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Science

Minimum Ice Record Unlikely for 2008

slide6_lg Over the past 12 months there has been one big fear lingering over the environmental community. It was a year ago that we were watching the Arctic ice disappearing at a tremendous rate, and saw it slip to its lowest levels in recorded history. Subsequently, we also saw the complete opening of the Northwest Passage for the first time in recorded history.

With the dawn of 2008’s northern summer, fears were that that minimum level of ice would once again be broken. However according to experts, no new records will be broken this year.

“Most likely there will not be a new record minimum ice year in the Arctic this September,” said Ola M. Johannessen of the Nansen Environmental and Remote Sensing Center in west Norway.

Mark Serreze, a senior research fellow at the U.S. National Snow and Ice Data Center (NSIDC), added his own thoughts. “It’s looking rather unlikely that we will beat the record sea ice minimum of 2007,” adding though that there could still be surprises.

But he went on to say that “The North Pole is likely safe for at least this year.”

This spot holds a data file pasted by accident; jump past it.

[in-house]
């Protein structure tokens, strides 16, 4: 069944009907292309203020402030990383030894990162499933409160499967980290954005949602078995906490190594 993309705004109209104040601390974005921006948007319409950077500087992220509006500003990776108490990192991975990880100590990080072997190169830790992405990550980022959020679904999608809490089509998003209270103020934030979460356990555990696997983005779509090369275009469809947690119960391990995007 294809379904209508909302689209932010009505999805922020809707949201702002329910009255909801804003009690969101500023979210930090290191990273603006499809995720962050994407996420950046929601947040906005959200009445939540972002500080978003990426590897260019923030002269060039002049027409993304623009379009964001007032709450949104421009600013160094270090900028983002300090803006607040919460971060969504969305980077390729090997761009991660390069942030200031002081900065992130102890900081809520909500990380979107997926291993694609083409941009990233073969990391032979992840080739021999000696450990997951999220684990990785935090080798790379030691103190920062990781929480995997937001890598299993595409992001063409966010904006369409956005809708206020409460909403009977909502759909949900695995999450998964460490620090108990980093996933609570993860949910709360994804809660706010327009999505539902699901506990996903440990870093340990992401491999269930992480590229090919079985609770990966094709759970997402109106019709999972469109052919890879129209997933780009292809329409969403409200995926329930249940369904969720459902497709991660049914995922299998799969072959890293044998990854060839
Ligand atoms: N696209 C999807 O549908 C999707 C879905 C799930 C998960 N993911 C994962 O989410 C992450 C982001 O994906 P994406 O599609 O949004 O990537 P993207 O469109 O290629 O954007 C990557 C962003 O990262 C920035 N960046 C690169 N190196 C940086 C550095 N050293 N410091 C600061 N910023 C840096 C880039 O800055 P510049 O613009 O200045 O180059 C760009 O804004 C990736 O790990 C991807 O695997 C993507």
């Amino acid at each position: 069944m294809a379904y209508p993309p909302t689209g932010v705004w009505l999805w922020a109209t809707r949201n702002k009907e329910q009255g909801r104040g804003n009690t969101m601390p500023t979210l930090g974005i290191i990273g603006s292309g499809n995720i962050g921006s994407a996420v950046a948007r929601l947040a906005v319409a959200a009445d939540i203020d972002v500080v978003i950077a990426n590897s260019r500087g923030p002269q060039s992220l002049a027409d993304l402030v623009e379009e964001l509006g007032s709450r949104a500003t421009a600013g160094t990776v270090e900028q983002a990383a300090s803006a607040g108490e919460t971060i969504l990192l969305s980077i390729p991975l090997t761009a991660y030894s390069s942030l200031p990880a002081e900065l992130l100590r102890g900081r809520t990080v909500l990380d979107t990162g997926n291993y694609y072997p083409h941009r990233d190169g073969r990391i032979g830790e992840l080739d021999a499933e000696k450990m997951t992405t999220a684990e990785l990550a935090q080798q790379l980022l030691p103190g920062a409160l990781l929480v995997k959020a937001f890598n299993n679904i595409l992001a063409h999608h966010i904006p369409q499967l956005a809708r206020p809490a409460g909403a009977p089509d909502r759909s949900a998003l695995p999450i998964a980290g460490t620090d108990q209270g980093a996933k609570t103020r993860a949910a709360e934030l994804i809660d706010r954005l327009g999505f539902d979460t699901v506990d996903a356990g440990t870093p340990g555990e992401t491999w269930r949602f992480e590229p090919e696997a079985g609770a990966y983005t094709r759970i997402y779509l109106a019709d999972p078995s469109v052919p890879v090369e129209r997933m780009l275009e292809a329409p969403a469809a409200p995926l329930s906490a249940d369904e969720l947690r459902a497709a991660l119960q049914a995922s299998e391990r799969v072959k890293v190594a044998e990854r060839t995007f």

At the moment, the Arctic ice is sitting at about 6 million square kilometers, about a million square kilometers bigger than at the same time last year. By September of 2007, the Arctic sea-ice had dropped to 4.13 million square kilometers, shattering the 2005 record. According to Serreze, “The basic reason that while last summer saw an ideal atmospheric pattern for melting sea ice — essentially a “perfect storm” — the pattern so far this summer has been characterized by somewhat cooler conditions.”

In a world where people are continually predicting the end of the world, or at least the end of the North Pole, this news comes at a good time to remind people that not all is lost.

Source

Credit © Shari Gearheard, National Snow and Ice Data Center.




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